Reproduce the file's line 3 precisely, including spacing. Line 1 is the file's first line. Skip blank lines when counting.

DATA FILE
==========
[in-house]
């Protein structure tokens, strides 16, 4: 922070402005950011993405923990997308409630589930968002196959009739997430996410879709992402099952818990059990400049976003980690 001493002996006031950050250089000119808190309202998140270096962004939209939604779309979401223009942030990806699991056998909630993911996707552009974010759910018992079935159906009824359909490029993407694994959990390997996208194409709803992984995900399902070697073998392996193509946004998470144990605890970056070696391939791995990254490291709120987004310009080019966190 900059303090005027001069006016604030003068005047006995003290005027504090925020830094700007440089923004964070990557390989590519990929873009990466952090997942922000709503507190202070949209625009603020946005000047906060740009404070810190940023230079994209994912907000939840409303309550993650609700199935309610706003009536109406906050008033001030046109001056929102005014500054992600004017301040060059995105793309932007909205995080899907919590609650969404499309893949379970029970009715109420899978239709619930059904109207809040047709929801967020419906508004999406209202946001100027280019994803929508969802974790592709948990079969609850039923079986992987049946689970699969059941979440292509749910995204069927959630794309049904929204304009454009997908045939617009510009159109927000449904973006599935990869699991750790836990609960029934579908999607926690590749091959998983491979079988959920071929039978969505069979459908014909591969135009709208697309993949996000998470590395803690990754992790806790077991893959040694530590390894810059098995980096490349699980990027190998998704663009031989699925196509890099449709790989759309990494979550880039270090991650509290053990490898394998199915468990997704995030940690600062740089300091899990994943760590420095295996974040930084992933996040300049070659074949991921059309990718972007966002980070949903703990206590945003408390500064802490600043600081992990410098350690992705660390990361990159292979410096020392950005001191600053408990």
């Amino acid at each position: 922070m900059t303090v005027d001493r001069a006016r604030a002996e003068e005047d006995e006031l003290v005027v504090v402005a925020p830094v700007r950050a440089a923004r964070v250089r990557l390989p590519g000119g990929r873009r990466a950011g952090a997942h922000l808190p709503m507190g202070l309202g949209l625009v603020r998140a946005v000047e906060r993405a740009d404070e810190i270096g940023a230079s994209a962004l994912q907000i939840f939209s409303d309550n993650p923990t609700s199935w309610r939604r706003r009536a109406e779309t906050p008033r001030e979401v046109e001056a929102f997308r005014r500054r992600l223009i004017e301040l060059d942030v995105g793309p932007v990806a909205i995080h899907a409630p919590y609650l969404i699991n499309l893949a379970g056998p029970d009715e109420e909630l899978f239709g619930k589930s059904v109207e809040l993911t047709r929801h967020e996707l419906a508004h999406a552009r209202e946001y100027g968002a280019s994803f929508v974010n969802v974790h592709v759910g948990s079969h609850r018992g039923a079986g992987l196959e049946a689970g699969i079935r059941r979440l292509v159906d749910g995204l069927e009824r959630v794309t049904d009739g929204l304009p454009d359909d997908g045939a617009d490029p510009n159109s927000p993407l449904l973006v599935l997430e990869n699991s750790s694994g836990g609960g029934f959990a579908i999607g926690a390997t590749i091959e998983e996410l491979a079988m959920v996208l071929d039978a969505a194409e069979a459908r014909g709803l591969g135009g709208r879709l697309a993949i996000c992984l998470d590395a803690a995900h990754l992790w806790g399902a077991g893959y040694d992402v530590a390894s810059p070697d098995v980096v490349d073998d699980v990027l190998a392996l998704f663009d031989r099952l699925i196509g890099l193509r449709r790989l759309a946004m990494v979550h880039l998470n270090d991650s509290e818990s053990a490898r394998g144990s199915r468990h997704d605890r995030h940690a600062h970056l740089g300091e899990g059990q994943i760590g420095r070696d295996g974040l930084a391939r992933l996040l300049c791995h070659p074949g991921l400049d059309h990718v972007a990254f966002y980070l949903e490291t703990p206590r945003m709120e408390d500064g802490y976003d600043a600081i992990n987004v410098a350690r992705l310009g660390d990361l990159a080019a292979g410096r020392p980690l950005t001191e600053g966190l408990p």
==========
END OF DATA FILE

């Amino acid at each position: 922070m900059t303090v005027d001493r001069a006016r604030a002996e003068e005047d006995e006031l003290v005027v504090v402005a925020p830094v700007r950050a440089a923004r964070v250089r990557l390989p590519g000119g990929r873009r990466a950011g952090a997942h922000l808190p709503m507190g202070l309202g949209l625009v603020r998140a946005v000047e906060r993405a740009d404070e810190i270096g940023a230079s994209a962004l994912q907000i939840f939209s409303d309550n993650p923990t609700s199935w309610r939604r706003r009536a109406e779309t906050p008033r001030e979401v046109e001056a929102f997308r005014r500054r992600l223009i004017e301040l060059d942030v995105g793309p932007v990806a909205i995080h899907a409630p919590y609650l969404i699991n499309l893949a379970g056998p029970d009715e109420e909630l899978f239709g619930k589930s059904v109207e809040l993911t047709r929801h967020e996707l419906a508004h999406a552009r209202e946001y100027g968002a280019s994803f929508v974010n969802v974790h592709v759910g948990s079969h609850r018992g039923a079986g992987l196959e049946a689970g699969i079935r059941r979440l292509v159906d749910g995204l069927e009824r959630v794309t049904d009739g929204l304009p454009d359909d997908g045939a617009d490029p510009n159109s927000p993407l449904l973006v599935l997430e990869n699991s750790s694994g836990g609960g029934f959990a579908i999607g926690a390997t590749i091959e998983e996410l491979a079988m959920v996208l071929d039978a969505a194409e069979a459908r014909g709803l591969g135009g709208r879709l697309a993949i996000c992984l998470d590395a803690a995900h990754l992790w806790g399902a077991g893959y040694d992402v530590a390894s810059p070697d098995v980096v490349d073998d699980v990027l190998a392996l998704f663009d031989r099952l699925i196509g890099l193509r449709r790989l759309a946004m990494v979550h880039l998470n270090d991650s509290e818990s053990a490898r394998g144990s199915r468990h997704d605890r995030h940690a600062h970056l740089g300091e899990g059990q994943i760590g420095r070696d295996g974040l930084a391939r992933l996040l300049c791995h070659p074949g991921l400049d059309h990718v972007a990254f966002y980070l949903e490291t703990p206590r945003m709120e408390d500064g802490y976003d600043a600081i992990n987004v410098a350690r992705l310009g660390d990361l990159a080019a292979g410096r020392p980690l950005t001191e600053g966190l408990p």